Defendant further contends that, on the entire evidence, the plaintiff was guilty of contributory negligence, and objects to the following part of the charge on that question: “If you find from the evidence that defendant was baching its train down its track, that the plaintiff fell on the track in an apparently unconscious condition, that when he so fell he was far enough from the train for it to have been stopped in time to have avoided the injury, that the defendant failed to keep a lookout, and that if a lookout had been kept the defendant, by the exercise of ordinary care, could have discovered that plaintiff was on the track in an apparently unconscious condition in time to stop its train and avoid the injury, then the ■ plaintiff’s negligence, if any, would not be contributory; and if you so find you will answer the second issue ‘No.’ ”
We think this position is also correct and clearly states the law applicable to the issue. A negligent act of the plaintiff does not become contributory unless the proximate cause of the injury; and, although the plaintiff, in going on the track, may have been negligent, when he was struck down and rendered unconscious by a bolt of lightning his conduct as to what transpired after that time was no longer a factor in the occurrence, and, as all the negligence imputed to defendant on the first issue arose after plaintiff was down and helpless, the responsibility of defendant attached because it negligently failed to avail itself of the last clear chance to avoid the injury; so-its negligence became the sóle proximate cause of *30tbe injury; and tbe act of tbe plaintiff in going on tbe track, even though negligent in tbe first instance, became only the remote and not tbe proximate or concurrent cause. This responsibility of a defendant by reason of a negligent failure to avail itself of tbe last clear chance to avoid an injury is sometimes submitted to a jury under a separate issue; and, while it is sometimes desirable, it is not always necessary so to present it, and tbe trial Judge, in bis discretion, as be did in this instance, may submit tbe proposition and have same determined by bis charge on tbe issue as to contributory negligence. Tbe same course was pursued by tbe trial Judge and approved on appeal in Pickett’s case, 117 N. C., 616. Tbe defendant in tbe present case has been fixed with responsibility because of its negligent failure to avail itself of tbe last chance to avoid injury, and for that alone, and tbe Judge below properly told tbe jury, in effect, that if this were true tbe act of tbe plaintiff in going on tbe track in tbe first instance, even if negligent, would not bar a recovery, because only the remote cause of tbe injury, and therefore not contributory.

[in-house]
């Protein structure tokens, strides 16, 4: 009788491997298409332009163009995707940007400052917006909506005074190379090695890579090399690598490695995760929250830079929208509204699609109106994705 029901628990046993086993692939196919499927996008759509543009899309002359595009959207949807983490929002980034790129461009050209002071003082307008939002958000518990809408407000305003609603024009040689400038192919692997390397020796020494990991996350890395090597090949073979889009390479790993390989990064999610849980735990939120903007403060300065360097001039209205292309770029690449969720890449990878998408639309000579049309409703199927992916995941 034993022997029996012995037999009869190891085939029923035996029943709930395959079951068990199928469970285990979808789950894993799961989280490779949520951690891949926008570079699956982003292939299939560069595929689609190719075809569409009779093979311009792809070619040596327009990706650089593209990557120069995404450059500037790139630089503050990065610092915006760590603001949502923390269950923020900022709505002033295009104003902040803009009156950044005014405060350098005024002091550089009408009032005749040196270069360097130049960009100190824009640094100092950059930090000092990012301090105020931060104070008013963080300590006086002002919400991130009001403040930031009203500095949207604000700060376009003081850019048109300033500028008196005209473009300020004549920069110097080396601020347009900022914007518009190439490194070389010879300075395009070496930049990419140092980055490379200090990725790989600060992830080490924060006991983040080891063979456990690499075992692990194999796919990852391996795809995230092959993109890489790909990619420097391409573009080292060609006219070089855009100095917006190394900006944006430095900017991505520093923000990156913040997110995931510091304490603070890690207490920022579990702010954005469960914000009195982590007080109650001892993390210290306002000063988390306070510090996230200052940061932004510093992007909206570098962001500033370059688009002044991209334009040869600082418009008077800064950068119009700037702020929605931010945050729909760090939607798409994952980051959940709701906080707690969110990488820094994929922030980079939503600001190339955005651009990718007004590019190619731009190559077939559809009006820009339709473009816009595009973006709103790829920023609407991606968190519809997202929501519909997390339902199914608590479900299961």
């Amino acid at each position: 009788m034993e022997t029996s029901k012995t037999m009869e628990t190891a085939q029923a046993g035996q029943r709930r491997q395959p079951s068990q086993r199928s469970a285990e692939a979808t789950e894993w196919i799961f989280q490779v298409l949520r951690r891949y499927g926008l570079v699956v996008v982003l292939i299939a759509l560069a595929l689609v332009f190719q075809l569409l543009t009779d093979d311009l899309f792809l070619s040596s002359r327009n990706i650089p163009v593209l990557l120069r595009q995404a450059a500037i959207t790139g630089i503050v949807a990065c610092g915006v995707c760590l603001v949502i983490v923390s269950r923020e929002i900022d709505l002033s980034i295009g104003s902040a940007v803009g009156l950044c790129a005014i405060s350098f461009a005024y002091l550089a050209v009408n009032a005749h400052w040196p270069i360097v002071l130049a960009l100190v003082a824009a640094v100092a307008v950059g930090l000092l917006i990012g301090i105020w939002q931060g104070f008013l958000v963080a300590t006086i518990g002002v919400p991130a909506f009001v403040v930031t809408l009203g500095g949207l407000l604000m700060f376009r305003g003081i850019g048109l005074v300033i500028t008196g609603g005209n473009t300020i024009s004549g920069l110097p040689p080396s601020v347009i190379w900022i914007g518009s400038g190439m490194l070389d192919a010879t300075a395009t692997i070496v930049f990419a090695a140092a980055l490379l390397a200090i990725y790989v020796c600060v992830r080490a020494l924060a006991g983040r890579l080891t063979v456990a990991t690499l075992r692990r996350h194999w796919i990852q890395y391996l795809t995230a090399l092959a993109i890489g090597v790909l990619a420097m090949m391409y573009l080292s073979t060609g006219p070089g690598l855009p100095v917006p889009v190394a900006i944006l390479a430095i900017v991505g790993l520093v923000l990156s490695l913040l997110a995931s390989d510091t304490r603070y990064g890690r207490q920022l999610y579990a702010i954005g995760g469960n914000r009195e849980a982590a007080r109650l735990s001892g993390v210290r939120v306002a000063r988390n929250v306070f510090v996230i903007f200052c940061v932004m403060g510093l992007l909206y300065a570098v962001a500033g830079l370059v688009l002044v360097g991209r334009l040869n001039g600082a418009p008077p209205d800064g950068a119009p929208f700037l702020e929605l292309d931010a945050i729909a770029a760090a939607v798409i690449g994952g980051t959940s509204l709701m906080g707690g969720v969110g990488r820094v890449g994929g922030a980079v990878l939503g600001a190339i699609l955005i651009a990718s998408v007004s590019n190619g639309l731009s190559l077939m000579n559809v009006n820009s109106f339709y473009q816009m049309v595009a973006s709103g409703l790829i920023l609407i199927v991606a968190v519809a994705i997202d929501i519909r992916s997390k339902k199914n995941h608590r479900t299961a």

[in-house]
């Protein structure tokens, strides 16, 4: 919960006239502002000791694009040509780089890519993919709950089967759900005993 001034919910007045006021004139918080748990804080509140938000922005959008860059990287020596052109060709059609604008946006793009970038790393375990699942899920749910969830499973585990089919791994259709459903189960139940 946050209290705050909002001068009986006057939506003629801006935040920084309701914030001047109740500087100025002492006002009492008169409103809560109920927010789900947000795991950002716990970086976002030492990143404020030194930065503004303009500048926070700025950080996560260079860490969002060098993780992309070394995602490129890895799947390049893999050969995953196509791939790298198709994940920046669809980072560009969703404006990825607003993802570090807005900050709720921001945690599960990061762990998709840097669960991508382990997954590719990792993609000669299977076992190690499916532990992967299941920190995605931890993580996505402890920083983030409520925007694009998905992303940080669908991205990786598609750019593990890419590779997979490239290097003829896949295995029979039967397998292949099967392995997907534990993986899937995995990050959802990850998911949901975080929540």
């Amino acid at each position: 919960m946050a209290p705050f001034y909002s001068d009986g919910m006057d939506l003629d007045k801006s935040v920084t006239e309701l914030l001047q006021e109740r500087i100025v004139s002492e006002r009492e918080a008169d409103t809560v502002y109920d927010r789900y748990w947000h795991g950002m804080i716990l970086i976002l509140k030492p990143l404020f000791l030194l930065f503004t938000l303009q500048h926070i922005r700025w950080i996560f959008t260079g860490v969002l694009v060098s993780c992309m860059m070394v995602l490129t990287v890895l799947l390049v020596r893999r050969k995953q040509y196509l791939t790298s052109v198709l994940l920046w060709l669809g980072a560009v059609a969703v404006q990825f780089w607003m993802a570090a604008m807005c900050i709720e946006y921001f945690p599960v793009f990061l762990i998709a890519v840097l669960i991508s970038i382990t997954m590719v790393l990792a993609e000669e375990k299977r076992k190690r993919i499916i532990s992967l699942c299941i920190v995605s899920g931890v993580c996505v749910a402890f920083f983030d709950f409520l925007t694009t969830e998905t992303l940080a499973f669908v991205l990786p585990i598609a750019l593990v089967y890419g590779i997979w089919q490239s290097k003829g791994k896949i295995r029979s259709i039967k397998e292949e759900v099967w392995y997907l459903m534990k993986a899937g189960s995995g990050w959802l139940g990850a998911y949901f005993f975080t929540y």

Tbe Court below also correctly ruled, that plaintiff could put in as an admission on the part of tbe defendant a section of tbe answer, as follows: “And said machine ran upon plaintiff, injuring bis arm so that same bad to be amputated.” This is an admission of a distinct and separate fact relevant to the inquiry, and, though it was only a part of an entire paragraph, defendant was not required to put in qualifying or explanatory matter inserted by way of defense, and which in no way modified or altered tbe fact. Hendrick v. Railroad, 136 N. C., 510; Lewis v. Railroad, 132 N. C., 382.
There is no error, and tbe judgment is affirmed.